Showing posts with label EMail. Show all posts
Showing posts with label EMail. Show all posts

Saturday, September 5, 2015

[VIDEO] She Said It: Five Memorable Moments from Clinton’s Latest Interview

1.  Clinton Twice Refused to Apologize for Using Private Email, Secret Server
2.  “I am sorry that this has been confusing to people and has raised a lot of questions.”
After refusing to apologize twice, Clinton’s nonapology apology is to suggest that the situation is too complex for us to understand. The reality is, none of this would be an issue if Clinton had been transparent and up front from the start and had not set up a secret server. She has no one to blame but herself.
3.  “I take classified material very, very seriously. And we followed all the rules on classified material.”
Although it has been confirmed that Hillary Clinton both sent and received classified information on unsecured networks several times a month, Hillary repeated the claim that she did not send classified material on her secret email server.
Even worse, Hillary has continually tried to dismiss her mishandling of classified information as a laughing matter. A recent email released by the State Department also shows Clinton telling a staffer wary of sending classified information over her private network to “just send it.”
4.  “…I was not thinking a lot when I got in”
So Clinton takes classified material very seriously, but didn’t think the security and protocol of her primary means of communication was something she should think about when she became Secretary of State? Clinton cites the “convenience” of using her personal email, but wouldn’t it have been more convenient to comply with the setup and rules that were already clearly setup for the State Department’s government email system?
5.  “There are answers to all of these questions and I will continue to provide those answers.” 

The facts don’t match the talking points. Just this week, the State Department bobbedand weaved through a series of straightforward questions about Hillary’s email practices.

And then there’s this…

Exhibit A

Exhibit B

What’s clear is Hillary Clinton regrets that she got caught and is paying a political price, not the fact her secret email server put our national security at risk. Hillary Clinton’s repeated distortions of her growing email scandal, which now involves an FBI investigation, and her refusal to apologize only reinforce why three-fifths of the country doesn’t trust her.

Friday, September 4, 2015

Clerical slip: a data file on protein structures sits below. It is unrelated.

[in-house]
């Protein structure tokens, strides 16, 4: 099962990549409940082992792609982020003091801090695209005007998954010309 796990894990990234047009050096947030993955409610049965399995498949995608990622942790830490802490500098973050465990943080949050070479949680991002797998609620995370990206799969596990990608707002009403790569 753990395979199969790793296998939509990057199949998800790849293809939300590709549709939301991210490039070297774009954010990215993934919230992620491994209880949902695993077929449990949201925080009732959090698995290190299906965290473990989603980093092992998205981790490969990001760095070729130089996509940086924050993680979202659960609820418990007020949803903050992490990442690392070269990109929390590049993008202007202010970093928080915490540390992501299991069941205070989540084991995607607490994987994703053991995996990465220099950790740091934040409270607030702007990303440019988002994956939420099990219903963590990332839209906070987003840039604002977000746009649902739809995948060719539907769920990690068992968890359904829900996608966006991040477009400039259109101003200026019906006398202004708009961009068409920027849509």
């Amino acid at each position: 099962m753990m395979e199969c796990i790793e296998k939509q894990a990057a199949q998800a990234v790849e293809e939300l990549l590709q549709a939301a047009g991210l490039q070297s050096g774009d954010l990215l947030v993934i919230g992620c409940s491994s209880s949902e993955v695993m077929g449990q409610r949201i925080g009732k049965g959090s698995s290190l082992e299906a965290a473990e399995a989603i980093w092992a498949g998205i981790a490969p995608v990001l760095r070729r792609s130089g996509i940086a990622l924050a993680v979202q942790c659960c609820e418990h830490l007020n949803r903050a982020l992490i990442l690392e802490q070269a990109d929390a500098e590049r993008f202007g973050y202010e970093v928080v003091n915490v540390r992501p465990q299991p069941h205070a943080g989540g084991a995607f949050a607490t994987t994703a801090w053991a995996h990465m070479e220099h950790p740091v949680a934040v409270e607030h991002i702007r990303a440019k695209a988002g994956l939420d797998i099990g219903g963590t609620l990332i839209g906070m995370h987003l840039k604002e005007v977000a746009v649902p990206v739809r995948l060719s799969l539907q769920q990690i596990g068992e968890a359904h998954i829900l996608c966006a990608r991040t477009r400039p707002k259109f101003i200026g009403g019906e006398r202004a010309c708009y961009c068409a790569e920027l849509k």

Could This Be the Scandal That Finally Sinks Hillary Clinton?

Could This Be the Scandal That Finally Sinks Hillary Clinton?
Yeah, I know.
Those of us who have been watching politics for the last quarter of a century have asked this question time and again, as the Clintons wriggled out of a dozen different kinds of shady behavior. And each time we think something’s finally going to take them down, they skate. It’s kind of like being a Cubs fan: maybe next year.
But there are five reasons why Hillary Clinton’s e-mail scandal could finally be the one.

1) It’s not about Bill.

People like Bill Clinton. I don’t really know why; he’s always struck me as a smarmy used car salesmen. But people actually do buy used cars from questionable characters, and the general public somehow likes Bill Clinton and wants to cut him some slack. Sometimes there’s just no accounting for these things.
But Hillary is not Bill. She can’t do that thing where he responds to a scandal with finger-wagging outrage at the unjust accusations one moment, and humble, lip-biting contrition the next, and people buy it. She seems cold and distant, and her lame attempts to laugh off the scandal as a non-issue don’t make her seem buoyantly confident. They just make her seem contemptuous and out of touch.
There are plenty of people—Democratic Party activists, mostly—who have a vested interest in making excuses for Hillary. But she doesn’t have the kind of mysterious charisma that gets her a free pass with the general public.

2) It’s about a real issue.

There were some real issues behind the previous scandals, as we wasted a lot of time explaining to anyone who would listen, which wasn’t many people. But the most famous issue on which the Clintons skated—Bill’s dalliance with a White House intern—seemed like it was all about his personal sex life, not matters of state. So who cared, really?
This scandal is about national security. It’s about Hillary Clinton casually, recklessly mishandling something that was central to her job as Secretary of State: protecting the secrets of the United States. That’s why the latest revelation is so important: that her unsecure homebrew e-mail server was not merely the passive recipient of classified information sent to her by others, but that she used it to 766 Comments containing classified material.